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Updated : 21/9/2014

Chrysanthemums

How to Grow and Care for your Chrysanthemum Plants

Chrysanthemum plants are just about the easiest of all of the perennials to grow. Mums should be planted in early spring after all danger of freezing, however they can be planted almost any time, as long as they have time to establish their root system before the hottest weather.

Growing Requirements of Chrysanthemum Plants

Chrysanthemums grow best and produce the most flowers if they are planted in full sunshine. They respond to plenty of food and moisture.
There are hundreds of varieties of Chrysanthemums, giving you a multitude of options for height, color, flower size and time of bloom. You can pick and choose to fit your wants and needs when you visit the nursery.
In northern climates it is wise to purchase the earlier bloomers.
Mums can be started as seeds, from cuttings and dividing, or can be purchased at a nursery in sizes from bedding plants up to gallon size and larger plants. They should be planted into well prepared, fertile, sandy soil. Mums resent 'wet feet' so the hole should be dug extra deep.
It is recommended that you not grow your mums in the same spot for more than three consecutive years to help prevent associated disease and pest problems. The plants should be spaced 0.4-0.9m apart for best results. Feed lightly every 2 weeks with a good balanced all purpose fertilizer. When the plants are 150mm tall, pinch about 17mm from each branch to promote more blooms and bushier plants. When they reach a foot tall, pinch them again.
On the largest flowering types it is best to remove all buds except for the one on top.

Dividing and Transplanting Chrysanthem

Chrysanthemums should be divided every three to five years to avoid overcrowding and promote maximum flowering. They should be divided in the spring when new growth appears. Dig entire clumps and separate the plants with a sharp, clean knife or spade. Remove all dead and diseased plant parts.
Replant the divisions as soon as possible in a loose, well drained, rich organic soil. Chrysanthemums should periodically be moved to a new location, but if this is not feasible, the soil should be sterilized chemically to reduce danger of disease and insect problems.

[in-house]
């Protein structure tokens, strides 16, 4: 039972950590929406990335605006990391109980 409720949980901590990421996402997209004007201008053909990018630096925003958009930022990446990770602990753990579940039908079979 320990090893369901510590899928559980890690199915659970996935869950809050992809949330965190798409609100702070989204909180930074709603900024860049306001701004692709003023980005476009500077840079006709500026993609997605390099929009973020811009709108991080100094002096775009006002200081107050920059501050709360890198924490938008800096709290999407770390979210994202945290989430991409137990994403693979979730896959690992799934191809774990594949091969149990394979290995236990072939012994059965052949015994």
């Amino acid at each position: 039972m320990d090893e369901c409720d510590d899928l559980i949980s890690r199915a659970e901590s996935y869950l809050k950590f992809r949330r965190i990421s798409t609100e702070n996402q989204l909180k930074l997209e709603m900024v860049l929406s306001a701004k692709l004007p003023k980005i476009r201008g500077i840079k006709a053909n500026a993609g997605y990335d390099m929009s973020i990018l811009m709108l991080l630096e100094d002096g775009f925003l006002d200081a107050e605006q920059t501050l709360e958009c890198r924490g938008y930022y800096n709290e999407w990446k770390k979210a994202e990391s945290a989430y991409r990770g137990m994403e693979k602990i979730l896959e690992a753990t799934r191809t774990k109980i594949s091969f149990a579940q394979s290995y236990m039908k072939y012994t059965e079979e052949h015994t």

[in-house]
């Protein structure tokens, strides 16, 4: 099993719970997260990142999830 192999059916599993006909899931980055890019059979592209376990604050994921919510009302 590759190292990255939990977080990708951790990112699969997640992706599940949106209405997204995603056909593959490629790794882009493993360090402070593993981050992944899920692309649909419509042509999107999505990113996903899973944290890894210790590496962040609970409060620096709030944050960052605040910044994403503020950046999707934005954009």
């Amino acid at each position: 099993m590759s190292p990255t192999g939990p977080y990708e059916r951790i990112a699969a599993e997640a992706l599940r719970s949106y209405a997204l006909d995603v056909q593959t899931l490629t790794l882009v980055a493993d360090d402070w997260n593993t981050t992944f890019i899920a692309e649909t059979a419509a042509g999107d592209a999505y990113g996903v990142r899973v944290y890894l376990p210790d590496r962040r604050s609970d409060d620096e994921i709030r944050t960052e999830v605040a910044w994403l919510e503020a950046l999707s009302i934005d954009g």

Young divisions will grow much faster and provide a better plant than crowded old clumps. When the new shoots are 1-3 inches tall in early spring, dig up your old clumps and carefully pull them apart. plant the healthy divisions into newly prepared fertile soil and discard the half dead woody parts.

Propagating Chrysanthemums and Growing Them from Seed

Remove the lower half of the leaves from a 100-150mm healthy, fresh cutting using a sharp clean knife.
Dip about 17mm of the cut end into a rooting hormone such as Roottone® or Hormonex®. Insert the cutting about one inch deep into sterile moist sand, vermiculite or sphagnum moss. Create a mini-greenhouse over the container with poly film over a wire frame and place it in a bright spot (NOT full sun) until the roots form.
Chrysanthemum seeds should be sown into the prepared soil where they are to bloom at least 2 months prior to the first frost. Seeds may also be started indoors in very early spring for later transplanting into the garden.

Caring for Mums in the Winter

After your plants have been killed back by hard frost, cut them back to the ground and provide a light airy mulch of evergreen branches or similar material. The most dangerous hazards for Chrysanthemums in the winter are constant wetness or ice on the leaves.
Frost heaving caused by alternate freezing and thawing of the soil can also a major problem. To help with these problems and keep the plants somewhat protected and dry, you can mound the soil up around each plant, as well as creating a simple drainage ditch alongside.
To help avoid the heaving try to keep the plants somewhat shaded and insulate their roots with a light airy mulch.
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